Long-stemmed onions (Allium amplectans) grow in vernal wet clays and serpentine soils from British Columbia through California.
Growing from an edible bulb, long-stemmed onions have two to four narrow leaves that begin to whither when the plant flowers. The leaves have parallel veins. The erect stem grows from 6″ to 12″ in height and terminates in an inflorescence of white to pink flowers with long peduncles (stalks). The flower parts are in threes – six tepals and six stamens with blue anthers. (A tepal resembles a petal but is not clearly either a petal or sepal.) When closed the inflorescence is covered by bright magenta bracts, the remains of which linger throughout the flowering stage.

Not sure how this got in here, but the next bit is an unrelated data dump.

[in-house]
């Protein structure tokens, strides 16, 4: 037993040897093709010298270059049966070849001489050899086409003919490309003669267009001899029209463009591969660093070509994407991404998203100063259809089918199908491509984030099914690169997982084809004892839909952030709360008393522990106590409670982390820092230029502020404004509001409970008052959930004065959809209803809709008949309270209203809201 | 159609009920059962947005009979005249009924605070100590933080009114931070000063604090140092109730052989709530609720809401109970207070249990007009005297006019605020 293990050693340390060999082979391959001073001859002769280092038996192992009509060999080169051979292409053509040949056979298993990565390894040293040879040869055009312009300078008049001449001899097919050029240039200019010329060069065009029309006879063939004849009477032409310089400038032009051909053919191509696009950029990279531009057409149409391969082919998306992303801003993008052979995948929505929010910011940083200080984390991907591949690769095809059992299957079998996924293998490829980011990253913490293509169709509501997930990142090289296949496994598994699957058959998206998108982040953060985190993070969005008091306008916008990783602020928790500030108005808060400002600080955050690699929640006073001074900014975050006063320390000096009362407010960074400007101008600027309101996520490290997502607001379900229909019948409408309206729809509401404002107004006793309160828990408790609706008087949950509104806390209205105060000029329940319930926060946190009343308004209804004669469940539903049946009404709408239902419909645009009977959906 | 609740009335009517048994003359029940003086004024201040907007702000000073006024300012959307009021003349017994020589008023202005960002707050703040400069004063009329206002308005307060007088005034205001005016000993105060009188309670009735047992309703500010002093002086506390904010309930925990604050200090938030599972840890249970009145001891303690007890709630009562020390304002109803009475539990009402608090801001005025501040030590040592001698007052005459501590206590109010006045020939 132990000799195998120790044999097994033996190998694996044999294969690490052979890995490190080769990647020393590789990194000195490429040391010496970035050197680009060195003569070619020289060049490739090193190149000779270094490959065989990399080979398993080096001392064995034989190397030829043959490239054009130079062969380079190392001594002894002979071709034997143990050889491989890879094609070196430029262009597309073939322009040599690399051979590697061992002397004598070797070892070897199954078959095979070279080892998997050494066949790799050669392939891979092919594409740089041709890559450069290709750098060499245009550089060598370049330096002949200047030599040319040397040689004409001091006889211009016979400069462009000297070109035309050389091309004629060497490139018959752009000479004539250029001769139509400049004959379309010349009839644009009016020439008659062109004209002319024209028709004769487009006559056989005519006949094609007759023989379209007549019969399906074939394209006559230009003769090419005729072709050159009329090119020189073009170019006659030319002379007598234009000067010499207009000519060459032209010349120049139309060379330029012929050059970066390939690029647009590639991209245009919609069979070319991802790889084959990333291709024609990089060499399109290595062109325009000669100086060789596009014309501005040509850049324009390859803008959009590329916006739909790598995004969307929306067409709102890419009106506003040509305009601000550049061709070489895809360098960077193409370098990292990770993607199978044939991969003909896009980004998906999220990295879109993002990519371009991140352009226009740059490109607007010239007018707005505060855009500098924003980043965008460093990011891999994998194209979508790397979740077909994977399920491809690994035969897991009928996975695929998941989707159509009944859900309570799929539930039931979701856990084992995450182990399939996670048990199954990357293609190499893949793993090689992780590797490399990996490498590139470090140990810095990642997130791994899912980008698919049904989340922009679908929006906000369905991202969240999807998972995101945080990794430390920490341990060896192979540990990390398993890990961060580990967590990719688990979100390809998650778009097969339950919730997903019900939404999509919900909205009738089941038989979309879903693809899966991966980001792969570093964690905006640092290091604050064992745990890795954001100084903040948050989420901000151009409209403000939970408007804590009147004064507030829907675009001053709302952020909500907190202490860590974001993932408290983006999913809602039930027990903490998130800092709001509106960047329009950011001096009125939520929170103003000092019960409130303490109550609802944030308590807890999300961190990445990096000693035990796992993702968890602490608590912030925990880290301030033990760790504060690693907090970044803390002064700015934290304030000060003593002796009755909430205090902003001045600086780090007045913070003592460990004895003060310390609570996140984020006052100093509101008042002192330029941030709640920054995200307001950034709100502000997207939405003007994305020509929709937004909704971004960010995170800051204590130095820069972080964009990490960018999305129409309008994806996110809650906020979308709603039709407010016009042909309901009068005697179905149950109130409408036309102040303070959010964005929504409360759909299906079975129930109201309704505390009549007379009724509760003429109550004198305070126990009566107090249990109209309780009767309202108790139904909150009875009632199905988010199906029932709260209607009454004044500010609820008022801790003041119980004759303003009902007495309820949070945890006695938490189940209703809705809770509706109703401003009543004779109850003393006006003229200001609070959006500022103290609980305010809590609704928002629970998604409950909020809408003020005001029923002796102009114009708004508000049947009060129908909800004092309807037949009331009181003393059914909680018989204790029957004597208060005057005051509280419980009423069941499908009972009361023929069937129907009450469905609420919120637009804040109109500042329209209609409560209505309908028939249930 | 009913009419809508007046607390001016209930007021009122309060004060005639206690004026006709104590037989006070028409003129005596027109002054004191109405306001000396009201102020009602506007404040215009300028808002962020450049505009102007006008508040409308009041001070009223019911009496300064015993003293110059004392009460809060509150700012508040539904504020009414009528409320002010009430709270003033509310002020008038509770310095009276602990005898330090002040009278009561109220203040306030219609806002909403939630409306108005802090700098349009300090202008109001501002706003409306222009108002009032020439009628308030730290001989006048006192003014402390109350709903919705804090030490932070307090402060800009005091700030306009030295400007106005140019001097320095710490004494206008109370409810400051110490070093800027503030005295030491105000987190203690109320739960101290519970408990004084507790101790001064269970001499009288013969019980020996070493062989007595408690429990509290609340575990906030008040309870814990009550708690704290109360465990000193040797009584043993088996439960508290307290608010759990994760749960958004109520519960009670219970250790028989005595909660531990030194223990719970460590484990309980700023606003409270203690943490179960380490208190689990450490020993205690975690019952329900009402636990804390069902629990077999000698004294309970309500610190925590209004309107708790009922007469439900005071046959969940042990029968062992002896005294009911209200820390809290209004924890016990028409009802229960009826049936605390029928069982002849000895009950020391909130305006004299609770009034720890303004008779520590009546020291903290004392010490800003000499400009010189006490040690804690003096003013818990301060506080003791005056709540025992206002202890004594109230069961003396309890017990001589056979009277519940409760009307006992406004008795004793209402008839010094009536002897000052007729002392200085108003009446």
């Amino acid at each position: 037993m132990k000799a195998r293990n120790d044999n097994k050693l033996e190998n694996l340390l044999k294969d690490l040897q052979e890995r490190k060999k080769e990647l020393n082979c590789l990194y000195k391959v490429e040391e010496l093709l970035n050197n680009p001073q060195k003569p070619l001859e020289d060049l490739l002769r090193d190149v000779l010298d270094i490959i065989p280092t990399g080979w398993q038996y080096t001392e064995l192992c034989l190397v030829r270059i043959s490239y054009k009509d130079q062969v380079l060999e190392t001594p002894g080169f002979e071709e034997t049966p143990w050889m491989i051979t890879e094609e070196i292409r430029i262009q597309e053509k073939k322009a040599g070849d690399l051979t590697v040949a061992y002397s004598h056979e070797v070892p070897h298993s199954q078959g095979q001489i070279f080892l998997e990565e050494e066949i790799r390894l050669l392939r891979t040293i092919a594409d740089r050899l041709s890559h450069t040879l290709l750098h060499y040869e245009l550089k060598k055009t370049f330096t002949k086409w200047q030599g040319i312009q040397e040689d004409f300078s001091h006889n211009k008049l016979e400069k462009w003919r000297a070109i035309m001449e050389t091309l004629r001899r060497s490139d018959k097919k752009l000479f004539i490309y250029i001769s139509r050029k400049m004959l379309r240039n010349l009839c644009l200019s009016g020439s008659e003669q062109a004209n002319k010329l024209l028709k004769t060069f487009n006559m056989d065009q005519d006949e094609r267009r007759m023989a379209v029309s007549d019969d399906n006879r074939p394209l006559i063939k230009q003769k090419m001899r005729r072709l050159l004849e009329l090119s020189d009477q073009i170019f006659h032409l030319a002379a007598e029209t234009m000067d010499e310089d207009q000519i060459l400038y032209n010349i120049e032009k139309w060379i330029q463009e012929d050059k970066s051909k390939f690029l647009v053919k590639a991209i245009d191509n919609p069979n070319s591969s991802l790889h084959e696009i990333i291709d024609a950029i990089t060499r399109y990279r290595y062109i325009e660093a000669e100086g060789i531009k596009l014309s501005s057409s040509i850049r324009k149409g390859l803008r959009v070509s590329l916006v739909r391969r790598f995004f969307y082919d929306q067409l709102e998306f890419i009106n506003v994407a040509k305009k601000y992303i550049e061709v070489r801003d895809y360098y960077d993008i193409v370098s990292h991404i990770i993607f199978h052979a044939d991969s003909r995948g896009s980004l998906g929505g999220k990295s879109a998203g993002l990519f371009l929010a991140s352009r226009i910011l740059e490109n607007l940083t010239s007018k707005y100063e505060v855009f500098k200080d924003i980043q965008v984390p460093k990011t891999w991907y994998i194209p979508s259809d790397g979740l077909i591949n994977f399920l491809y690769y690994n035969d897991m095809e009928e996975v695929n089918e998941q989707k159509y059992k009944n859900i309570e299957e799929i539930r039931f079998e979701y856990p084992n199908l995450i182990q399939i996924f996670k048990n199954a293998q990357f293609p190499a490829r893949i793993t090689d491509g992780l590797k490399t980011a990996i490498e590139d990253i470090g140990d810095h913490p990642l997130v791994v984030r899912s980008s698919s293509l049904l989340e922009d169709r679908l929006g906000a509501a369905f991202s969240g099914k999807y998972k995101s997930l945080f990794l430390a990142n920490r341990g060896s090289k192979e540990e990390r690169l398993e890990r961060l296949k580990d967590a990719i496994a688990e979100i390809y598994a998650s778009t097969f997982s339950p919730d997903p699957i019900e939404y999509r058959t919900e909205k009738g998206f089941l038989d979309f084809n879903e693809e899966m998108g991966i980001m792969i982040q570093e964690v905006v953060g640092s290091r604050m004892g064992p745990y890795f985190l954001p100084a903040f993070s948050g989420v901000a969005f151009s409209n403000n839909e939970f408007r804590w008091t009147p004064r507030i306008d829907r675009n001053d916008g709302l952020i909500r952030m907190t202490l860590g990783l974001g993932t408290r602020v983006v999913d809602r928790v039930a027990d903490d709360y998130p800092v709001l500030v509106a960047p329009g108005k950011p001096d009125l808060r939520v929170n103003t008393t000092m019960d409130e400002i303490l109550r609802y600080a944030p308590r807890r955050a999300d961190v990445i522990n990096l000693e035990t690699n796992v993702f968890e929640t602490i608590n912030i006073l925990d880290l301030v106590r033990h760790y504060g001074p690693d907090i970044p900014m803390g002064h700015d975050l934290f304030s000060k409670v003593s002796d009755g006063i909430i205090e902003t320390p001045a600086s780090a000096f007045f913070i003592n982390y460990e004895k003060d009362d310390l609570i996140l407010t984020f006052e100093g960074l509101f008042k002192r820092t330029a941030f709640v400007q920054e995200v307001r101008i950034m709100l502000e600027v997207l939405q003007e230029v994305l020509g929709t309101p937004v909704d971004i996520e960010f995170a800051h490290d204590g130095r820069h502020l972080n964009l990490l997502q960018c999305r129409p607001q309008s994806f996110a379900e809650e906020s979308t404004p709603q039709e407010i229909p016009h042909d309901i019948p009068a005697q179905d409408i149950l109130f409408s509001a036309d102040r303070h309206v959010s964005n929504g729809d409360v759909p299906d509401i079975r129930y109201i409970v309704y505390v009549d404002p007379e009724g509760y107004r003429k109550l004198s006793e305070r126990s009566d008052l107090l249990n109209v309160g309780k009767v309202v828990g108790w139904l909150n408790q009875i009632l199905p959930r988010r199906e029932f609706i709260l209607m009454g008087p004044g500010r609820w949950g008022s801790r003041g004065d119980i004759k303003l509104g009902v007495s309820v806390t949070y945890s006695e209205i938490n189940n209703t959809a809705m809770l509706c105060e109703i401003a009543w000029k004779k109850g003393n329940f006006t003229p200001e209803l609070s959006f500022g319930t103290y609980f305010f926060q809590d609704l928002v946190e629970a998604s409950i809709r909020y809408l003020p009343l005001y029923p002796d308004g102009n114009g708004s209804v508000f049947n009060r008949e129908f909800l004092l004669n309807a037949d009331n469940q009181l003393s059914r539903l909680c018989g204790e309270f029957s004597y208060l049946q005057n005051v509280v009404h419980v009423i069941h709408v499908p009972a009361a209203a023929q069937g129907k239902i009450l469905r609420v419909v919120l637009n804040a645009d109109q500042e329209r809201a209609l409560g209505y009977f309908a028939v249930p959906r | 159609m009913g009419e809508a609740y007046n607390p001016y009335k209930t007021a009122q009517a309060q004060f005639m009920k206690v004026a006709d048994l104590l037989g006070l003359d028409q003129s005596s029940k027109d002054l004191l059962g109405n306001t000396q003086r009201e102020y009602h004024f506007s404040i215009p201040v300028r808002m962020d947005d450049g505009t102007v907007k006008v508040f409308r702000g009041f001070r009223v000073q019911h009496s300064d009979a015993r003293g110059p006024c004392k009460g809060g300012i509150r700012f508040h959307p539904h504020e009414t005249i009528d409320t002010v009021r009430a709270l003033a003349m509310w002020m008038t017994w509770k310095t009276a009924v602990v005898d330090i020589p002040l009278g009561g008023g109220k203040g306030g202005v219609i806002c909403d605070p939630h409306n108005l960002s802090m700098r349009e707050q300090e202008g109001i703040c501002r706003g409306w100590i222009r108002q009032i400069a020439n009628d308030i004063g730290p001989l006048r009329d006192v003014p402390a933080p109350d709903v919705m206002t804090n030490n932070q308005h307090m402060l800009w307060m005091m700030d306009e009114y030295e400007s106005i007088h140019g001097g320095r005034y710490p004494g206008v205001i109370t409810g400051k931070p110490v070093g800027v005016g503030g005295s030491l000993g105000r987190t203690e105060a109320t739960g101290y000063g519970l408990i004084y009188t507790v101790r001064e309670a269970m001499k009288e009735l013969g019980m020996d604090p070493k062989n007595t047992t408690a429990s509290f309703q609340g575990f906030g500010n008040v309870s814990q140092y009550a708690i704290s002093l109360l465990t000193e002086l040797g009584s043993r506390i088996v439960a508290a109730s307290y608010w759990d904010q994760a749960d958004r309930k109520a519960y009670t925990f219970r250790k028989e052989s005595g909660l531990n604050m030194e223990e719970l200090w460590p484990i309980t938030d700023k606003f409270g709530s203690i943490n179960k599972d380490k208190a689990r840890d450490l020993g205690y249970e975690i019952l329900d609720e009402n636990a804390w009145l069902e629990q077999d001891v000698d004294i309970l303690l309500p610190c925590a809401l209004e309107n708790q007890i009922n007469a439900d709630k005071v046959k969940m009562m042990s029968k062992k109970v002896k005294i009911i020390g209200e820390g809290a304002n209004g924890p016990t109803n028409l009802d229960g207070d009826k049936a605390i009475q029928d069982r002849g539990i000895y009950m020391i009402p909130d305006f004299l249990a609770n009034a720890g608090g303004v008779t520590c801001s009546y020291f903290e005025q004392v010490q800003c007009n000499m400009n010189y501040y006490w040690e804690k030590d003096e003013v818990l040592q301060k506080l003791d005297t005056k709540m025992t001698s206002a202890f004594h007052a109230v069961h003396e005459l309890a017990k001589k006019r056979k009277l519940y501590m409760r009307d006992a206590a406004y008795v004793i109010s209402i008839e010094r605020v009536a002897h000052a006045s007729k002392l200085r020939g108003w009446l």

Long-stemmed onions are native perennials. Other common names include paper onion, white onion and narrow-leaf onion.
Another Allium species, the dwarf onion A. parvum (see my 03-07-2016 post) looks similar but differs in in stem length, peduncle length and a darker stripe on the tepals.
This long-stemmed onion was growing on the moist rocky slope upstream from the Lower Campground at Ash Creek (Lassen County CA).